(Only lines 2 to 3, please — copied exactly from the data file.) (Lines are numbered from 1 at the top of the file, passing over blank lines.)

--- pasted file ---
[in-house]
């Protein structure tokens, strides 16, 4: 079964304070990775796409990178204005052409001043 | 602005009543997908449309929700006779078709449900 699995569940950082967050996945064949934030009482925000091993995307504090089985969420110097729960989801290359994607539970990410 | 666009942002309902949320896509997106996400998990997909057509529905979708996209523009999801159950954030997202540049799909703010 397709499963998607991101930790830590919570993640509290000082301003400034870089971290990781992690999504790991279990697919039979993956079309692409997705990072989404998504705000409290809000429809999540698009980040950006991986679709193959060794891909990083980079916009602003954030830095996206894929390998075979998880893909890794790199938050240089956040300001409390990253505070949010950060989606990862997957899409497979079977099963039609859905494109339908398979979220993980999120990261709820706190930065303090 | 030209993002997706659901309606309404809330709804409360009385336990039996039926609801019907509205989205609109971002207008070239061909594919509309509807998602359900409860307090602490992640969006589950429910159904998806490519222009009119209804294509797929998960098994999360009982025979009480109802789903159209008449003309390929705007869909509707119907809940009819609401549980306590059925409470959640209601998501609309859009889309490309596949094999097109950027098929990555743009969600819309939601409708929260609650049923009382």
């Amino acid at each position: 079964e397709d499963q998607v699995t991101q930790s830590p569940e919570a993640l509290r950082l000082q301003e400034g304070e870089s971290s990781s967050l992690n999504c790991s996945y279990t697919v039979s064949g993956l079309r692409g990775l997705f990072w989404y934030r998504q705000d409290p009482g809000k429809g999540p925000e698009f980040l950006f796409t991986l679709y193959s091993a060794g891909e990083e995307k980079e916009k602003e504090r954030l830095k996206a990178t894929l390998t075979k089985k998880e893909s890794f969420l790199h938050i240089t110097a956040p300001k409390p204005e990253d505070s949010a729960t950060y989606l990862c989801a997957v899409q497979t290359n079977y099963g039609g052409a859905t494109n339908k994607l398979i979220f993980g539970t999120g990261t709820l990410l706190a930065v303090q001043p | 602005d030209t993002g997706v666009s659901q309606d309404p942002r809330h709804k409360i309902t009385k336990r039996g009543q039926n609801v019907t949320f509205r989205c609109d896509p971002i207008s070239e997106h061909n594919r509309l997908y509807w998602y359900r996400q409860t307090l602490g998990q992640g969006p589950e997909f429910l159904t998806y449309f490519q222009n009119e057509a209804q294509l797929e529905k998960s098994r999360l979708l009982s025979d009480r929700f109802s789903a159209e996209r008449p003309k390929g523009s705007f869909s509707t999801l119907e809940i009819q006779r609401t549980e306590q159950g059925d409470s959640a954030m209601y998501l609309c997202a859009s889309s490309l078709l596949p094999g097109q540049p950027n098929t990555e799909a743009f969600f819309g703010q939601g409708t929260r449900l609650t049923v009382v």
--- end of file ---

């Protein structure tokens, strides 16, 4: 079964304070990775796409990178204005052409001043 | 602005009543997908449309929700006779078709449900 699995569940950082967050996945064949934030009482925000091993995307504090089985969420110097729960989801290359994607539970990410 | 666009942002309902949320896509997106996400998990997909057509529905979708996209523009999801159950954030997202540049799909703010 397709499963998607991101930790830590919570993640509290000082301003400034870089971290990781992690999504790991279990697919039979993956079309692409997705990072989404998504705000409290809000429809999540698009980040950006991986679709193959060794891909990083980079916009602003954030830095996206894929390998075979998880893909890794790199938050240089956040300001409390990253505070949010950060989606990862997957899409497979079977099963039609859905494109339908398979979220993980999120990261709820706190930065303090 | 030209993002997706659901309606309404809330709804409360009385336990039996039926609801019907509205989205609109971002207008070239061909594919509309509807998602359900409860307090602490992640969006589950429910159904998806490519222009009119209804294509797929998960098994999360009982025979009480109802789903159209008449003309390929705007869909509707119907809940009819609401549980306590059925409470959640209601998501609309859009889309490309596949094999097109950027098929990555743009969600819309939601409708929260609650049923009382």
């Amino acid at each position: 079964e397709d499963q998607v699995t991101q930790s830590p569940e919570a993640l509290r950082l000082q301003e400034g304070e870089s971290s990781s967050l992690n999504c790991s996945y279990t697919v039979s064949g993956l079309r692409g990775l997705f990072w989404y934030r998504q705000d409290p009482g809000k429809g999540p925000e698009f980040l950006f796409t991986l679709y193959s091993a060794g891909e990083e995307k980079e916009k602003e504090r954030l830095k996206a990178t894929l390998t075979k089985k998880e893909s890794f969420l790199h938050i240089t110097a956040p300001k409390p204005e990253d505070s949010a729960t950060y989606l990862c989801a997957v899409q497979t290359n079977y099963g039609g052409a859905t494109n339908k994607l398979i979220f993980g539970t999120g990261t709820l990410l706190a930065v303090q001043p | 602005d030209t993002g997706v666009s659901q309606d309404p942002r809330h709804k409360i309902t009385k336990r039996g009543q039926n609801v019907t949320f509205r989205c609109d896509p971002i207008s070239e997106h061909n594919r509309l997908y509807w998602y359900r996400q409860t307090l602490g998990q992640g969006p589950e997909f429910l159904t998806y449309f490519q222009n009119e057509a209804q294509l797929e529905k998960s098994r999360l979708l009982s025979d009480r929700f109802s789903a159209e996209r008449p003309k390929g523009s705007f869909s509707t999801l119907e809940i009819q006779r609401t549980e306590q159950g059925d409470s959640a954030m209601y998501l609309c997202a859009s889309s490309l078709l596949p094999g097109q540049p950027n098929t990555e799909a743009f969600f819309g703010q939601g409708t929260r449900l609650t049923v009382v």